“People don’t pay for average.” — John C. Maxwell

And neither do marketing departments.

While you may enjoy multiple aspects of the marketing process, if you really want to excel in your career, you must ask yourself: “Which aspects do I enjoy the most and which am I best suited for?”

The reality is that you may be fairly competent in several areas, but no one is good at all of them — plus, each area is growing in the level of sophistication so rapidly that it is easy to quickly fall behind the learning curve. So what do you do?

  • Obtain a copy of your assessments and make an appointment with your manager or HR specialist who had those tests run. Identify what you want to learn about your behaviors, strengths and weaknesses before the appointment that apply to the field of marketing you most enjoy.
  • Have the individual go through the results with you thoroughly. Ask questions during the process. Yes, you will hear a lot of things you already know, but it is essential you see your competencies from another’s paradigm, not just your own. Let them identify your strengths and weaknesses based on the data.
  • Use the comments you obtain from the debrief session to help you develop a plan.The plan should consist of:
    • How to use your strengths in your present position
    • How to reduce the weaknesses that might inhibit your professional growth and development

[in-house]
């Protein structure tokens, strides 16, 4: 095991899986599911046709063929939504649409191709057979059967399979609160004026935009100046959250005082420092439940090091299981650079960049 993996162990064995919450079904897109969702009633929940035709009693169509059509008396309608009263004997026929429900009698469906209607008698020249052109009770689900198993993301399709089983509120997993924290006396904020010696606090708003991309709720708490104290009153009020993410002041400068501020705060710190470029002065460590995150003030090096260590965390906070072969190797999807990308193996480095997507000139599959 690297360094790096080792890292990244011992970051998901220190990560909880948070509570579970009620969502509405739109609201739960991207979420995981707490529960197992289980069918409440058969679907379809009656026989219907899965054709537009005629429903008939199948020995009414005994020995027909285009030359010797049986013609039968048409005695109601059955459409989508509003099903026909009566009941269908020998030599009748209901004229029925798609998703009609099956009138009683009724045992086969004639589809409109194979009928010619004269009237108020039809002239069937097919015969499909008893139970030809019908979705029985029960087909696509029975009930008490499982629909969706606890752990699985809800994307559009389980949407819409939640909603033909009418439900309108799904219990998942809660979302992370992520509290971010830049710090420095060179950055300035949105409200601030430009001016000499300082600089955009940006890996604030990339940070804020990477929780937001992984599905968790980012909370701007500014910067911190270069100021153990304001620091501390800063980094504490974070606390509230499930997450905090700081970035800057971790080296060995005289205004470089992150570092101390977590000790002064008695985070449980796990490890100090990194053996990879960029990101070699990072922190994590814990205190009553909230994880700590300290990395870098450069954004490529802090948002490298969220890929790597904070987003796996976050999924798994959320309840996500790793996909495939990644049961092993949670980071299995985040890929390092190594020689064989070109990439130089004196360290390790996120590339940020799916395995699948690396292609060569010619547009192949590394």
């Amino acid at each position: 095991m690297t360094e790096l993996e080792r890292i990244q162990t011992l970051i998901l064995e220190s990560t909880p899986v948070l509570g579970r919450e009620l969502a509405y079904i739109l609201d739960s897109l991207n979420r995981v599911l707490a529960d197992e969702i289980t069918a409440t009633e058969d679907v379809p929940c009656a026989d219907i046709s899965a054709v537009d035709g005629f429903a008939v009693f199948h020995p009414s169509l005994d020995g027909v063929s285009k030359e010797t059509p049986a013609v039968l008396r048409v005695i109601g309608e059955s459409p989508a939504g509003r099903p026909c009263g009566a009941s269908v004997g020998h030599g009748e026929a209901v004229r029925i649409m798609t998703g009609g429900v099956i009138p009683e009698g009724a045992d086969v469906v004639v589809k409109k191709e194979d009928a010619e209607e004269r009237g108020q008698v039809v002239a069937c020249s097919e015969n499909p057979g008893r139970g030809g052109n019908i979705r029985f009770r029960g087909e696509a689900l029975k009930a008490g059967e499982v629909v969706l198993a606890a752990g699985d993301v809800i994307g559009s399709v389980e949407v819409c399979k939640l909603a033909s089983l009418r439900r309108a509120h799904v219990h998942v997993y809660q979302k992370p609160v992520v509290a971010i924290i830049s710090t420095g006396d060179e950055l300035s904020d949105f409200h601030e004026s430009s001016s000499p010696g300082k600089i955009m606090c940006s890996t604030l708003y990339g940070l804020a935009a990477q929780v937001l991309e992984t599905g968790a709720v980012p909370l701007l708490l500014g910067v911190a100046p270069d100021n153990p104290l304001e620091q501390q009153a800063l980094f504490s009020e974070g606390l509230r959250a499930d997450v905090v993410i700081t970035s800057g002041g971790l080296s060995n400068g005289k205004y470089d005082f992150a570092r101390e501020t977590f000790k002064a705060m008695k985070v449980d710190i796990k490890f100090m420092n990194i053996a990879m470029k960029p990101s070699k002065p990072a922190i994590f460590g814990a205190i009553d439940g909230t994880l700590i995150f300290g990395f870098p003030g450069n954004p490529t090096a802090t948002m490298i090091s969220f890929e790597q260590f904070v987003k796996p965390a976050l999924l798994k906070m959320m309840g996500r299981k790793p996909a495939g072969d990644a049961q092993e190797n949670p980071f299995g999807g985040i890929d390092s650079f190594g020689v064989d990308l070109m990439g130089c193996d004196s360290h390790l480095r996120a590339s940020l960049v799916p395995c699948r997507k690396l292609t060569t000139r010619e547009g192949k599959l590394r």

• Try to codify what developmental resources you will need to obtain, either through or outside of company resources
    • Assign priorities and time frames, then implement your developmental process. Do not wait on a manager or  HR to do this for you. You may have to wait a long time for other’s help.

  Read more…

Is Your Company Embracing ‘Fear-Based’ or ‘Fear-Less’ Marketing in 2012 and Beyond?

December 22nd, 2011

Does fear rule and dictate your company’s marketing strategy?

Seriously, think about the question for a second because it’s a problem that is prolific around the globe today.

For example, did you know one of the number one reasons why businesses, big and small, elect not to embrace the power of content marketing and social media is because of fear?

Yep, they’re afraid their competition will learn about what they’re doing successfully and copy it.

Sadly, that little bit of fear is what’s keeping businesses around the globe from truly being great at social media.

 

Secret Sauce Doesn’t Exist 

I like to put it this way — As businesses, we’ve got to stop thinking our “secret sauce” is anything more than Thousand Island dressing.

Speaking of “secret sauce,” how many books, case studies, television documentaries, etc. have been produced regarding the business model that is McDonald’s? As you already know, the answer is well into the thousands.

McDonald’s has been poked, prodded and scoured more than any scientific experiment that ever existed. Yet notwithstanding this reality, how many fast-food companies have successfully copied Ray Croc’s masterpiece?

Zero.

None.

Nada.

McDonald’s has no secrets. The business is out there for the world to see, yet no one can successfully mimic the golden arches.

But this little example is simply a single representation of how it works in every industry around the world.

Read more…

Marketing Career: 7 Habits of Highly Effective Marketing Job Seekers – Part 2

December 9th, 2011